Monday, January 9, 2012

Writing and The Day Job

I've spoken a lot - OK, exclusively - about goal-setting this year. I've admitted that I am a person who makes wildly unrealistic goals ('I'll write the last 20,000 words in a day! I can do it!. . . oh, wait, I can't.').

I am also a person who wants to be a writer, but has to work full-time for financial reasons. I don't talk about my day job online, but I will say it is the kind of job where some days are sedate and everything moves at a gentle, manageable pace, yet other days - or weeks, or months - can be very intense and stressful.

Time management is an issue for every writer. My old favourite way to carve out time was to bring my netbook to work and write during my lunch hour (my office has a really nice recreation space with a great view - when I write there, I probably have the best view of any writer in Dublin, unless a tourist is scribbling in the corner of the Gravity Bar).

But that only works on a relatively stress-free day. If I'm very busy, it's hard to find the motivation to work through lunch, even if I am working on something I enjoy.

There is now the added complication that spending too long in front of a computer screen doesn't help with my new-found tendancy to get migraines. I depend on looking at a computer screen to earn a living. That hour away from it in the middle of the day helps a lot. Also, if a migraine does descend, one of the nasty side-effects for me is that total inability to use the English language the following day. Anything I write the day after a migraine (and I include emails in this) will be unusable porridge.

Writing after work is usually easier, but that is vulnerable to the demands of family, friends, relationships, socialising, exercise, housework, cooking, laundry and all the other things we do to ensure we can get up and go to work the following day.

I once read - have forgotten where, if you know please tell me - that the modern working week in Western society evolved ina  time when every worker (the majority of them male) was assumed to have someone at home (usually female), whether wife, mother or landlady, to support their role in the workplace. Workers worked, but they didn't cook, clean, wash clothes, look after children or shop for groceries. Now, both male and female workers are trying to fulfil this role for themselves on top of a working week that, for most people, is getting constantly longer.

I'm incredibly fortunate in the latter regard - my workplace does not suffer from a culture that rewards people for working long hours, and it is understood that working longer does not necessarily mean you're working better. I'm thankful for this every day. But like everyone else, I do have demands in my personal life, and balancing these with work is challenging. Balancing them with writing sometimes feels impossible.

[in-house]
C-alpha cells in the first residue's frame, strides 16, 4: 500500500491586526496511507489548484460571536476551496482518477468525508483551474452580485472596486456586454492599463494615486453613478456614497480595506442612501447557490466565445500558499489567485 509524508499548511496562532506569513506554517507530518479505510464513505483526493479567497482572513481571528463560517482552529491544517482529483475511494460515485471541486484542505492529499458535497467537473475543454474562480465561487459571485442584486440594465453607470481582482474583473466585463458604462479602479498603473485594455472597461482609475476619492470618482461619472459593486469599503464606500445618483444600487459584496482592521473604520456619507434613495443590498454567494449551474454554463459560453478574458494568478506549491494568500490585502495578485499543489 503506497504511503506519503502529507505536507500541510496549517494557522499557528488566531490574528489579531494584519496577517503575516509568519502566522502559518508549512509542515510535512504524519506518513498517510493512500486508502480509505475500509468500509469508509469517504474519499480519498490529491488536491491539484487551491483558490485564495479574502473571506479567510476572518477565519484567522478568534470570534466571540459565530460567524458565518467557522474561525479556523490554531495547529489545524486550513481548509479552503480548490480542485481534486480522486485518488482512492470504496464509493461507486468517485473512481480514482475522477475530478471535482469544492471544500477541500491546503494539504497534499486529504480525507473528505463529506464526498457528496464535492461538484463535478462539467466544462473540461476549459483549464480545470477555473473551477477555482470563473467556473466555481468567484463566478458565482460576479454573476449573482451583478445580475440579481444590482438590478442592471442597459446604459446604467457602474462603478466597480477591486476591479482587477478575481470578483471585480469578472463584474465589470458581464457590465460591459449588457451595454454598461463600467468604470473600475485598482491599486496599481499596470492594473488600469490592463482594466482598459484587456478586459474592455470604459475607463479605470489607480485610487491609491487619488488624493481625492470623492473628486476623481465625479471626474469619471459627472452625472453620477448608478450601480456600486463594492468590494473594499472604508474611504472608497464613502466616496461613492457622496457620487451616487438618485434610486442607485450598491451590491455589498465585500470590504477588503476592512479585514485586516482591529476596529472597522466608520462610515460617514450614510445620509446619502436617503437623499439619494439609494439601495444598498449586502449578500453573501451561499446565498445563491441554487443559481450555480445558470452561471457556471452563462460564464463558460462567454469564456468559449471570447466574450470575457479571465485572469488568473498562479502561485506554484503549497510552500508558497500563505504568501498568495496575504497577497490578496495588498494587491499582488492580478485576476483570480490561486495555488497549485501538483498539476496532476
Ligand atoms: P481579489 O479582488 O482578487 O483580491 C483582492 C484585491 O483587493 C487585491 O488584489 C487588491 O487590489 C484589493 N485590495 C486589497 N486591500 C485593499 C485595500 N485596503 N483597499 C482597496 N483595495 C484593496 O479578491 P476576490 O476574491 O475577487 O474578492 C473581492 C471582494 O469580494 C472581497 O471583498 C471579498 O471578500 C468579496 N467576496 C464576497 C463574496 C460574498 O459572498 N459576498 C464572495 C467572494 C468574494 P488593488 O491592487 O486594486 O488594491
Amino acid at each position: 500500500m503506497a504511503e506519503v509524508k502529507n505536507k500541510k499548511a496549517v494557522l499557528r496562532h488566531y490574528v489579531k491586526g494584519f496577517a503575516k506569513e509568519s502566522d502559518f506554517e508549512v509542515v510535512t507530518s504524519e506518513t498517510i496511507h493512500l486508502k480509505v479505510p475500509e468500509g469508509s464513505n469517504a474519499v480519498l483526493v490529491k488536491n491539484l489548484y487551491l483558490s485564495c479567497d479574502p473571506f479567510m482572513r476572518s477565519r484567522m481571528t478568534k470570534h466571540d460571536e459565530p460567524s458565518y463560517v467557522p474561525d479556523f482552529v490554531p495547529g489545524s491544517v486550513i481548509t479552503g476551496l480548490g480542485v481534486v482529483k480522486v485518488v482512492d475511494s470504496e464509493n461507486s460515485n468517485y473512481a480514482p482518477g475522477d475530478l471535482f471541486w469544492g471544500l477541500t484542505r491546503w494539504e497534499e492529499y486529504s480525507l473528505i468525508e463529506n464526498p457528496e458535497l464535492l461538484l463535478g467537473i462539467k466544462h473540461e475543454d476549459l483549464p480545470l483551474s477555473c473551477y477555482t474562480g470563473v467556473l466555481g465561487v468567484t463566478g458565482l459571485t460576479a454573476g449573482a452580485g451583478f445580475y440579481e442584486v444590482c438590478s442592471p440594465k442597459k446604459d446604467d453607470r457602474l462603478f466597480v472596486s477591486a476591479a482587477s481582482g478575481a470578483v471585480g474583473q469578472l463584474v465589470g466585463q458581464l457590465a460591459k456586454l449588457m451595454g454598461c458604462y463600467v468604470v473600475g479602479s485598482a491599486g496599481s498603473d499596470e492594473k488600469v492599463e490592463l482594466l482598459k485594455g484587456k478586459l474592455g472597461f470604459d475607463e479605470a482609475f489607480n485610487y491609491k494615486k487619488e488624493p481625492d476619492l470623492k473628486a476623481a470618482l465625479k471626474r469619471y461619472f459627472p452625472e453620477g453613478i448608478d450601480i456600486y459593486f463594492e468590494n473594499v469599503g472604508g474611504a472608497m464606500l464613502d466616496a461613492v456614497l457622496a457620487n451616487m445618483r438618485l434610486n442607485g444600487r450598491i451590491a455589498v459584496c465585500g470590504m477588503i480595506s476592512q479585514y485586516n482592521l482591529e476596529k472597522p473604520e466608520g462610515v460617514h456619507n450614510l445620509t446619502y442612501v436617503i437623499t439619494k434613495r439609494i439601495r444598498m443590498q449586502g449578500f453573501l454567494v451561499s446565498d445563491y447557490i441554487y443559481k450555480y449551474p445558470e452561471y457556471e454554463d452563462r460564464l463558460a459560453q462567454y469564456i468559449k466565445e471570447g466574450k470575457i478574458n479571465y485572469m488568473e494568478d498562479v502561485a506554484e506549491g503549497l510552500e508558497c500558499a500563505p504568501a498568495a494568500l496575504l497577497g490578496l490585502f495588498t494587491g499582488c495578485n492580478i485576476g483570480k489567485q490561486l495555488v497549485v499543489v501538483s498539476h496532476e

For me, the easiest thing to sacrifice is my health. Spend my lunch hour in front of the computer and leave work frazzled, tired, with the beginnings of migraine aura in my peripheral vision. Stay up later, and drag myself out of bed no matter how desperate I may be for more sleep. But that doesn't work for longer than a few days.

Trying to cut out cooking or exercise doesn't have the same short-term health impact, but long-term, eating take-aways and never exercising will catch up with anyone.

How do you guys find the right balance? What gets cut to allow for writing time?

5 comments:

  1. I think about this all the time! I don't even try to write on days I work at my day job, because that job is simply too mentally and emotionally draining. I am fortunate to be able to set aside two full days per week to write, and I also write on the weekends when the kids are occupied elsewhere. And ... I don't watch television--that was the first thing to get cut! Good luck in finding a balance you're satisfied with!

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  2. I think the easiest thing for all of us to sacrifice is our health, often without even realising.

    I've also struggled with keeping the motivation to write during my lunch.

    One of the things I started doing last year was getting up earlier at weekends. I basically removed lie-ins and try to get up around 8 o'clock on a Saturday or Sunday, though since Christmas I'm struggling to get up by 9. I also have my netbook open and running pretty much constantly when I'm at home, so unless there's something I specifically want to watch on tv or I'm eating, I have it in front of me and try to keep up with things there.

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  3. Sarah, I think you're right, whether you can write on a working day or not depends on the type of job you have. Sometimes I can, sometimes I can't, and I have had to learn to be flexible about this. I do most of my writing at the weekends or on quiet evenings.

    I also cute TV down a lot. I watch the odd show, usually while eating dinner, but it's not unusual for me to go for a week without watching TV.

    Paul, getting up earlier is great - I'm a morning person so have been doing it for years, unintentionally. The other great thing about getting up early is that no one calls, texts or bothers you before about 10 or 11 on the weekends so you get a lot of peace.

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  4. It's extremely difficult. And at the end of a busy day, sitting down for a few hour's writing is maybe the last thing you want to do. I often conclude I should get up an hour or two earlier and write then. But I like sleeping too much!

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  5. Simon, it is always hard. I think if it wasn't for weekend, we'd all write a lot less!

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